Life in a small rural town is this: You’re at a bank of neighborhood mailboxes and a woman you don’t know sifts through her mail, looks puzzled for a moment, and holds out an envelope to you. “Is this yours?” she asks. It’s not your mail, but you recognize the name on it — a person who just texted you a few minutes ago to say they’d be over later to buy eggs. “No,” you tell the person with the envelope, “but that person is coming to my house later today. I’ll give it to her.” With two degrees of separation between the postal service and the recipient, the mail gets to where it belongs.
Life in a small rural town is this: You’re at an event in mid-January. You see Carolyn Sullivan and chat for a while, and you moan about being weeks behind on your holiday correspondence. As you part ways, Carolyn turns back for a moment to tell you, “Oh, by the way, you don’t need to bother sending me a Christmas card — I already got to see yours at Riverside Printing when they were being printed.”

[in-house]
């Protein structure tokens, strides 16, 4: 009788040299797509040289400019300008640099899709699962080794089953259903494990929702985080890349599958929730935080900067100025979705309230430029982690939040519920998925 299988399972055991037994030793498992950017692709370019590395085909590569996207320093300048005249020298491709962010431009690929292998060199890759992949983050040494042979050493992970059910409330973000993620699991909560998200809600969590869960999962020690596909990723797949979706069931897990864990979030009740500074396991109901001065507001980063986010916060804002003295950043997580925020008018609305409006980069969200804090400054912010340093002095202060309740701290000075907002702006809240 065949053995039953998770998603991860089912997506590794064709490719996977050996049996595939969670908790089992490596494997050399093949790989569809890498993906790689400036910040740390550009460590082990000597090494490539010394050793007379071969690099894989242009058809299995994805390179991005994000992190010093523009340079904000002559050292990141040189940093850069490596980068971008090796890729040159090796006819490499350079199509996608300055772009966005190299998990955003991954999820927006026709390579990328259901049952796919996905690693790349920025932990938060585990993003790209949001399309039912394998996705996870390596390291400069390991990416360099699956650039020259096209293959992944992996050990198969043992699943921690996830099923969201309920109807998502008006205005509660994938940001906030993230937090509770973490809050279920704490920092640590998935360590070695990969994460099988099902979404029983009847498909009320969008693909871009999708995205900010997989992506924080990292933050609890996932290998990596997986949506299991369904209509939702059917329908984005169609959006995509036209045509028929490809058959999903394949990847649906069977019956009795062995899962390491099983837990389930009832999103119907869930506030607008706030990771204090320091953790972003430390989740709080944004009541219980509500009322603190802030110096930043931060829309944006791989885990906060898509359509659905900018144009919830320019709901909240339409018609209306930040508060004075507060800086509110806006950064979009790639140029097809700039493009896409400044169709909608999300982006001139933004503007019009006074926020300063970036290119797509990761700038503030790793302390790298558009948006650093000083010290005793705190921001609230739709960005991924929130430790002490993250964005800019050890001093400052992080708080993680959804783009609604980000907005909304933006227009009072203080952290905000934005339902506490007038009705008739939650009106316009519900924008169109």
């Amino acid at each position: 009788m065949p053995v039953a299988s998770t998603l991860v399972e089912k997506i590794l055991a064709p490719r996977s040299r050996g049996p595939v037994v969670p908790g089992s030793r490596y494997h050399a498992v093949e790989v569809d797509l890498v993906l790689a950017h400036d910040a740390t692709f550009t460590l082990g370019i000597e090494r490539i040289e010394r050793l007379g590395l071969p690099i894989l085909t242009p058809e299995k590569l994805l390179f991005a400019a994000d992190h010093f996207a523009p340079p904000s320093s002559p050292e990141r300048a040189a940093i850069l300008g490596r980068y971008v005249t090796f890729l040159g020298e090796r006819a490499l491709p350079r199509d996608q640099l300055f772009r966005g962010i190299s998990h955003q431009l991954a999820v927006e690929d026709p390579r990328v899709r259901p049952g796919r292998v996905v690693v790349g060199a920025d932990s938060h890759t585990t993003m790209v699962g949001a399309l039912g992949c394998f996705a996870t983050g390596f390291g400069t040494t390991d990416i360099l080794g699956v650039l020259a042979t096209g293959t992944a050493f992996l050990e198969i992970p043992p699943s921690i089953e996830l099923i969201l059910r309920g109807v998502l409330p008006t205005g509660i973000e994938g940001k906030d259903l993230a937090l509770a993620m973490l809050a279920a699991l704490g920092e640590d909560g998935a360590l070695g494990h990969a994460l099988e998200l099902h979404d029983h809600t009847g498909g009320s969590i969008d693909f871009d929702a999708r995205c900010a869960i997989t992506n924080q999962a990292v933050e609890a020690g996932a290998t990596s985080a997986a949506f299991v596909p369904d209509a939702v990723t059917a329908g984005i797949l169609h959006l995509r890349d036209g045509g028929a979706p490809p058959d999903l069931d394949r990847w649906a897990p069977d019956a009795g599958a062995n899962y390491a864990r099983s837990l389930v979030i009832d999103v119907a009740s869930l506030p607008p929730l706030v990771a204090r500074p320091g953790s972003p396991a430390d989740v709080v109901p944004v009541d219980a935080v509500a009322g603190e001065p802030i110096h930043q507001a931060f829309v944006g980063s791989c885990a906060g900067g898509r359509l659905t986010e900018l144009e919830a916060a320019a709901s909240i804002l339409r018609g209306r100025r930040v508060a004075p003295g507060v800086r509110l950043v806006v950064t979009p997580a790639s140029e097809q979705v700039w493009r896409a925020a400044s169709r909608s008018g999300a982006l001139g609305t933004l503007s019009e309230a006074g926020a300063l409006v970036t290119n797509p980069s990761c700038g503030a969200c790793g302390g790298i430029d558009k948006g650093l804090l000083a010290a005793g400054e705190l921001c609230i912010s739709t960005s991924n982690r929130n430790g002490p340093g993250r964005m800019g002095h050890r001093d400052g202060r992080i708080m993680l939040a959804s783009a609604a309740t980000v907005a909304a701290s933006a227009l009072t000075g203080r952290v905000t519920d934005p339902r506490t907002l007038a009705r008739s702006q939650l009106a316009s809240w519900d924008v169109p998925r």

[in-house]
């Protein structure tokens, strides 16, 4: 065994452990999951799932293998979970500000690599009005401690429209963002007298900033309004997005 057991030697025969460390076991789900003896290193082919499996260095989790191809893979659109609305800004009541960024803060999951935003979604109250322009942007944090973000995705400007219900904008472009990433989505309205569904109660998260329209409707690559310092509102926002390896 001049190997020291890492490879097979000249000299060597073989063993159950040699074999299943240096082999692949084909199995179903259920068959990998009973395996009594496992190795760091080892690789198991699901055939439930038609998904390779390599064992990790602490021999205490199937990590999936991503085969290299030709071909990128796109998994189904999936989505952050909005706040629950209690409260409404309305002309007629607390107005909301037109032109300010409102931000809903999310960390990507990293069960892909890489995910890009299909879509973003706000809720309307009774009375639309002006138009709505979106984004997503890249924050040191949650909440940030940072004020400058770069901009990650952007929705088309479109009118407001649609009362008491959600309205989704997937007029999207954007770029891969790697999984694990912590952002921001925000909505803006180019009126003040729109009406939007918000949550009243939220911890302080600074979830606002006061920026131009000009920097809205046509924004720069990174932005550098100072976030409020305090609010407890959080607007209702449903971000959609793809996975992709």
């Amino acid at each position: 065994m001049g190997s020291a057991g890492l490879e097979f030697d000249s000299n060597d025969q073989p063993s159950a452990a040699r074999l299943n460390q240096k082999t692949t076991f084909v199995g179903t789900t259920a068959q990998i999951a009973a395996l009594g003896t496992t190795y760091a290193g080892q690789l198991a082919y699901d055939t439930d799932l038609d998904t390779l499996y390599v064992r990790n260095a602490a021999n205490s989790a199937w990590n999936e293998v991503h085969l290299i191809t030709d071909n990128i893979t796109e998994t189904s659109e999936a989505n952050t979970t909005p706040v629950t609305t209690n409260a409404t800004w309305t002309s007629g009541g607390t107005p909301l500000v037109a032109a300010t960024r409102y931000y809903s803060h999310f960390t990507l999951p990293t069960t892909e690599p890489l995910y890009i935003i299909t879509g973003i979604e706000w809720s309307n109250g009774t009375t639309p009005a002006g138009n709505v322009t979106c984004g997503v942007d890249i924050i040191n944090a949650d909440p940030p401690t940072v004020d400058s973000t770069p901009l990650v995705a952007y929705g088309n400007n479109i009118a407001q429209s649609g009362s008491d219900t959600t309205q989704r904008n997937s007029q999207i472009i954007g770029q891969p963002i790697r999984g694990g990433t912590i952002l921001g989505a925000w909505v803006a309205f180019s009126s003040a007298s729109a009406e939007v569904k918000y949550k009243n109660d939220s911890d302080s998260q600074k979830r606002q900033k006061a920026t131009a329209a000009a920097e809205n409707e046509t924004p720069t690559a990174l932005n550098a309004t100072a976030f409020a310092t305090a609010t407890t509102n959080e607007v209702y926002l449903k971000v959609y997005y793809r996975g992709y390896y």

Life in a small rural town is this: You get an email from John and Kelly Rohrer inviting you to run 1/8 mile barefoot in the snow for the 10th Annual Badass Wolverine Run, and along with a 15 other people you do it, and it seems like a normal thing to do.
Life in a small rural town is this: The person grooming the ski trail for kids’ Nordic ski races comes across a freshly killed deer lying across the race course, drags the carcass out of the way, and continues grooming. The next morning, all the kids race across a streak of red snow; visiting city kids puzzled, rural kids knowing that a cougar was responsible, but also intuitively understanding to keep their lips zipped.
Life in a small rural town is this: A local father, husband and employee is removed from the place he has cultivated as his home, and the community mobilizes to support efforts to return him to it. In a place like the Methow Valley, only one degree of separation stands between most of us, and that small gap of circumstance is inconsequential when we’re invested in getting a person back home where he belongs.